Secure coding for Java and Javascript Training Course

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Secure coding for Java and Javascript training course (code: SECJSCR)

Code highly secure Java applications to OWASP 2017 standards and protect against cyber attack



OWASP 2017 standards - this Java secure coding training course is led by an Application Security expert instructor and delivers focused and customised guidance on how to secure Applications (from code to cloud), covering the technology stack currently used by the delegates (web, mobile, cloud, java, Javascript, AngularJS android, node, etc...).

A highly popular course with plenty of discussion, demos and interactive Labs to demonstrate the issues faced by modern software development teams.

An optional threat modelling session can also precede the course delivery.


Developers who wish to know how to develop secure Java EE web applications


How this course is run

This interactive, lab-focused, workshop-style course will provide delegates with a sound understanding on how to build secure Java and Javascript Web applications (with special focus on Spring, Spring MVC and AngularJS).

Delegates should come in with an open mind to structure, as many of the topics below will be exposed and discussed in the context of sites and applications being analysed, rather than in the strict sequence below.

Security Principles and SD3 (Secure by Design, Default, Deployment)

The course is designed to cover at least the OWASP top 10 and the Secure Application Development part of PCI DSS (Payment Card Industry Data Security Standard). Usually (based on delegate’s current focus) a number of other areas are covered, like for example: Unit/Integration Testing, Static Analysis tools, Penetration Testing, Code Reviews, Secure coding in Agile environments, Self-Defending applications, Spring MVC Security, JSP security, AngularJS security, HTML 5 security, Javascript security, Eclipse Customisation, Java AST programming, security as a key component of Continuous Deployment/Delivery.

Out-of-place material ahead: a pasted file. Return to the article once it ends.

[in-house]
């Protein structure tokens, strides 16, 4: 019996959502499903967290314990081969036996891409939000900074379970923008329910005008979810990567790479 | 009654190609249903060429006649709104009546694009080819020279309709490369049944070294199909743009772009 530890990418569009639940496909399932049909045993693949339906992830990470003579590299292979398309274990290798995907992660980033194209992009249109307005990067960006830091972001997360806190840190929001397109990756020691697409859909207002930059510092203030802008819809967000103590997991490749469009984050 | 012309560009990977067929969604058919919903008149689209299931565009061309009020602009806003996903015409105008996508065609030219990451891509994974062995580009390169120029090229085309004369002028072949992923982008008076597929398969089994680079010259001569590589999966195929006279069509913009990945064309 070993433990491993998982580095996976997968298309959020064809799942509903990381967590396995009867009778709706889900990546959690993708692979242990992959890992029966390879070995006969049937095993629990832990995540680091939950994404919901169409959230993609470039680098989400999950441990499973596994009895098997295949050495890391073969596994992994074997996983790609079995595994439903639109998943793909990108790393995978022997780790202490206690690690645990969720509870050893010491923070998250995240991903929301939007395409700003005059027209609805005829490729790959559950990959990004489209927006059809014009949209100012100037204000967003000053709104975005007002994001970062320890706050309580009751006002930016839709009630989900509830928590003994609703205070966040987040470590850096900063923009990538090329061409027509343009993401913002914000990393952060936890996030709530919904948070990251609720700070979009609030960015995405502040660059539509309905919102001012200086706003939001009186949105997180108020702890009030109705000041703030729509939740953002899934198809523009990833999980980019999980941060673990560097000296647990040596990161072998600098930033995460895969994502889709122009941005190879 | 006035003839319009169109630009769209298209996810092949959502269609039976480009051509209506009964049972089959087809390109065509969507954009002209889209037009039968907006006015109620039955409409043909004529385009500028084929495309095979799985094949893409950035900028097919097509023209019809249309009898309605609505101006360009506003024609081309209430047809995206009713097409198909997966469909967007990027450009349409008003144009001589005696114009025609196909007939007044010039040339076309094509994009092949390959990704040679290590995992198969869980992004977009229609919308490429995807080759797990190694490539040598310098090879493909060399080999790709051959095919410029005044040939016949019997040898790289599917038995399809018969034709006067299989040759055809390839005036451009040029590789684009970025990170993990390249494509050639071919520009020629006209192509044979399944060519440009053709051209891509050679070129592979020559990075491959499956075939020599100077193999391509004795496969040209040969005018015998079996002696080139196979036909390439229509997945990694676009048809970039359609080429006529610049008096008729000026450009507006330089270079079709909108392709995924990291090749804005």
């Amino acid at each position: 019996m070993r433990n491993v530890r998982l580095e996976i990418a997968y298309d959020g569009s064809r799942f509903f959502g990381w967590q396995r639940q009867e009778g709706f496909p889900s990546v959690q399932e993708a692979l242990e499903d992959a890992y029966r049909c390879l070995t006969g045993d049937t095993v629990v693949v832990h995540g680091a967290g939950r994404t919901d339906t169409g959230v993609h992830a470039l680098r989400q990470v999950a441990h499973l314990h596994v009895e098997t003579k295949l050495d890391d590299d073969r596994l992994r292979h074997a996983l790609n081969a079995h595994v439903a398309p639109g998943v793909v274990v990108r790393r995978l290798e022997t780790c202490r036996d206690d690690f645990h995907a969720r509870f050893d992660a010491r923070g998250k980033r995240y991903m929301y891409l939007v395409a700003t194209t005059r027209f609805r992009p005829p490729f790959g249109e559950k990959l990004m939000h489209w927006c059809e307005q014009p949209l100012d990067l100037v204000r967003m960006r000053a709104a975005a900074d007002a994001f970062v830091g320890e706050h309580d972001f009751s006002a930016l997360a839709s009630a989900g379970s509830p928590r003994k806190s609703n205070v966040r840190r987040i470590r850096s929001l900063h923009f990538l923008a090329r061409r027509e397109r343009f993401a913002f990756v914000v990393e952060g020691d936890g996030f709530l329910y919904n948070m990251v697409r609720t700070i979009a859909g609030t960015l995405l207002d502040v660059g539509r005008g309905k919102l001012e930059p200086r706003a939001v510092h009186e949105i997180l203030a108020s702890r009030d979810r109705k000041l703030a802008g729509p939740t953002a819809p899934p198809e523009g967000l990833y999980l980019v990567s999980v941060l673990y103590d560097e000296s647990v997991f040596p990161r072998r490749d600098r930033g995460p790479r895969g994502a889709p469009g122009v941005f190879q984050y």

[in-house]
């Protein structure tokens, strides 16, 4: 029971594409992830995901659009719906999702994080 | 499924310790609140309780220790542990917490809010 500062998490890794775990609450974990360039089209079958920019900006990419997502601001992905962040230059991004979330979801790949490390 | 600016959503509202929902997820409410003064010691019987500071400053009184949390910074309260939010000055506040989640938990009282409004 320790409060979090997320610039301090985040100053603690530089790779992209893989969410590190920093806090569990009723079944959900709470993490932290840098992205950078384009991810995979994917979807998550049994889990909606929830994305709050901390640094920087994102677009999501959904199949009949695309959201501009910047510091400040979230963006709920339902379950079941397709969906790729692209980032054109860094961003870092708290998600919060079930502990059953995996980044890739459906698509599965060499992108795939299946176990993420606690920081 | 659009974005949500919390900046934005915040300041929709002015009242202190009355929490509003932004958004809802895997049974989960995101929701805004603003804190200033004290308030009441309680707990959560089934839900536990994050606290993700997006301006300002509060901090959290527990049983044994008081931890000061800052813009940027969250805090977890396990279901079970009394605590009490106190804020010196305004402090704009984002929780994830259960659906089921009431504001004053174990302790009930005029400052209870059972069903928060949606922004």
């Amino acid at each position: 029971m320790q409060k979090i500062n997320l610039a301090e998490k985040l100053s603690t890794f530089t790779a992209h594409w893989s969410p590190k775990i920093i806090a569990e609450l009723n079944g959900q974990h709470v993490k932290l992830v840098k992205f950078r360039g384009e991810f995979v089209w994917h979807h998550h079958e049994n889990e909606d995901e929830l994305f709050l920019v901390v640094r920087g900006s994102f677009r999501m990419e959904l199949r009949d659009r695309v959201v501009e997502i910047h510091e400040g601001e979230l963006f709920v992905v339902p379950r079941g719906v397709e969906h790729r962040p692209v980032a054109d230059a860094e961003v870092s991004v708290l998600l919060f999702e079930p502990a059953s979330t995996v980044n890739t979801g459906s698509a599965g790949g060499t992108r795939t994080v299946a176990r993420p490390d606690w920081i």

Techniques to exploit vulnerabilities

This workshop will provide delegates with a solid understanding of the security implications of writing insecure code on applications exposed to malicious traffic (websites, web services, REST APIs, rich clients and Javascript driven web apps).

Secure coding practices

The key objective of the course is to make a ‘paradigm shift’ on the delegates, where they learn what are the security properties the applications they are coding should contain. Some aspects covered are generic to all web developers – while others are Java and Javascript specific, but since vast majority of flaws within applications are due to flawed design, implementation, or programmer errors, the most important outcome is to learn what questions to ask.

Testing an application for security

Common tools and techniques for Developers to use in their day-to-day Agile environment to help test that their applications are robust and capable of withstanding common threats


What matters for PCI DSS compliance and Privacy considerations


Although secure coding is a large part of the course, there will be the opportunity to learn and write exploits around multiple OWASP Top 10 vulnerabilities (like XSS, CSRF, SQL Injection or Indirect Object Reference).


The workshop will simulate a real-world Threat Modeling session, with (ideally) the target being a application currently maintained by some (or all) of the attending delegates.

A very common outcome is that new high-risk vulnerabilities are discovered during the course (the backup plan is to use vulnerable-by-design demo applications, but the learning impact is not the same as when the delegates see real-world vulnerabilities in their applications).


OWASP Top 10 – 2017 (New)

A1 – Injection
A2 – Broken Authentication and Session Management
A3 – Cross-Site Scripting (XSS)
A4 – Broken Access Control (Original category in 2003/2004)
A5 – Security Misconfiguration
A6 – Sensitive Data Exposure
A7 – Insufficient Attack Protection (NEW)
A8 – Cross-Site Request Forgery (CSRF)